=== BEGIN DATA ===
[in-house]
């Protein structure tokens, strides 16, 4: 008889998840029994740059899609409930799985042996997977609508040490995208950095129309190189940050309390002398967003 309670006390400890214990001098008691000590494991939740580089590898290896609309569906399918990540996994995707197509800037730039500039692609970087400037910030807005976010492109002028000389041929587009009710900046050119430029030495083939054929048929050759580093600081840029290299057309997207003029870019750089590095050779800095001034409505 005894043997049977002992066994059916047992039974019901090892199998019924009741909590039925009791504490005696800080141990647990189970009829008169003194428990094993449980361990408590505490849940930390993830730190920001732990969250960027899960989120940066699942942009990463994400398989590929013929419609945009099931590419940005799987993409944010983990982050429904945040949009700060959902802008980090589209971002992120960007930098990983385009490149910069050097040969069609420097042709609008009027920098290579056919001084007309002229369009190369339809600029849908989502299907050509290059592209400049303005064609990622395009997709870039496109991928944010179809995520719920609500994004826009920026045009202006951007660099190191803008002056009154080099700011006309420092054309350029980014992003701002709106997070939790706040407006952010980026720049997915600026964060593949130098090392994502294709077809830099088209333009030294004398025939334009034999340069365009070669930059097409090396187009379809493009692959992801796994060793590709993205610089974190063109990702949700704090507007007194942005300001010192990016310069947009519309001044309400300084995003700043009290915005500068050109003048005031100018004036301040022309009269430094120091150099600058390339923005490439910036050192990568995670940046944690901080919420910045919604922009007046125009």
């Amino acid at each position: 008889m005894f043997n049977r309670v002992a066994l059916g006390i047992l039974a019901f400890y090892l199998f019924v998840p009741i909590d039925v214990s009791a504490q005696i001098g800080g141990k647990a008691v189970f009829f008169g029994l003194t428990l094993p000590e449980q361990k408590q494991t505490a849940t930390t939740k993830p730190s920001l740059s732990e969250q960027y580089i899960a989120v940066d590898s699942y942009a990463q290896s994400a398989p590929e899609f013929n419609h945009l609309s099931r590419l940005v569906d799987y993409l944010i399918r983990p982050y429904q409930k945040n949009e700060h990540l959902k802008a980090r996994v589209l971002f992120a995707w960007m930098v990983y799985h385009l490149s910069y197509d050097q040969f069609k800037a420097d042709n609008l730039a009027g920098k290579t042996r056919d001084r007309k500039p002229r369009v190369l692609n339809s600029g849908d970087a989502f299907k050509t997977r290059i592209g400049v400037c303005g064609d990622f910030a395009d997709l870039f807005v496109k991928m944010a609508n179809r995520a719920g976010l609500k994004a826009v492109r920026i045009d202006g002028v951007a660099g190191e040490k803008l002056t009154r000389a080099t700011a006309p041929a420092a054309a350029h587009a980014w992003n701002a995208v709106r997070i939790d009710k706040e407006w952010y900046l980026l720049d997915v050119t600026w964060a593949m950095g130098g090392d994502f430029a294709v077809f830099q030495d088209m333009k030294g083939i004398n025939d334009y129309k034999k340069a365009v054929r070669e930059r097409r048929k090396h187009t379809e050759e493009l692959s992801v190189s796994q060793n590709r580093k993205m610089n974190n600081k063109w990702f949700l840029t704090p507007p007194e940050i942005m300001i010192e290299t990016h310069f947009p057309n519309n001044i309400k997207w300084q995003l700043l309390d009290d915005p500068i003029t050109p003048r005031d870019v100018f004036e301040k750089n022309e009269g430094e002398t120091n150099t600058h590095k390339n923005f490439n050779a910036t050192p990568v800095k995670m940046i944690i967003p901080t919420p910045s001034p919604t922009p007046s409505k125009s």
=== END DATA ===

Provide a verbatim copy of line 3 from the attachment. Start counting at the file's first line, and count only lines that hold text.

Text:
């Amino acid at each position: 008889m005894f043997n049977r309670v002992a066994l059916g006390i047992l039974a019901f400890y090892l199998f019924v998840p009741i909590d039925v214990s009791a504490q005696i001098g800080g141990k647990a008691v189970f009829f008169g029994l003194t428990l094993p000590e449980q361990k408590q494991t505490a849940t930390t939740k993830p730190s920001l740059s732990e969250q960027y580089i899960a989120v940066d590898s699942y942009a990463q290896s994400a398989p590929e899609f013929n419609h945009l609309s099931r590419l940005v569906d799987y993409l944010i399918r983990p982050y429904q409930k945040n949009e700060h990540l959902k802008a980090r996994v589209l971002f992120a995707w960007m930098v990983y799985h385009l490149s910069y197509d050097q040969f069609k800037a420097d042709n609008l730039a009027g920098k290579t042996r056919d001084r007309k500039p002229r369009v190369l692609n339809s600029g849908d970087a989502f299907k050509t997977r290059i592209g400049v400037c303005g064609d990622f910030a395009d997709l870039f807005v496109k991928m944010a609508n179809r995520a719920g976010l609500k994004a826009v492109r920026i045009d202006g002028v951007a660099g190191e040490k803008l002056t009154r000389a080099t700011a006309p041929a420092a054309a350029h587009a980014w992003n701002a995208v709106r997070i939790d009710k706040e407006w952010y900046l980026l720049d997915v050119t600026w964060a593949m950095g130098g090392d994502f430029a294709v077809f830099q030495d088209m333009k030294g083939i004398n025939d334009y129309k034999k340069a365009v054929r070669e930059r097409r048929k090396h187009t379809e050759e493009l692959s992801v190189s796994q060793n590709r580093k993205m610089n974190n600081k063109w990702f949700l840029t704090p507007p007194e940050i942005m300001i010192e290299t990016h310069f947009p057309n519309n001044i309400k997207w300084q995003l700043l309390d009290d915005p500068i003029t050109p003048r005031d870019v100018f004036e301040k750089n022309e009269g430094e002398t120091n150099t600058h590095k390339n923005f490439n050779a910036t050192p990568v800095k995670m940046i944690i967003p901080t919420p910045s001034p919604t922009p007046s409505k125009s």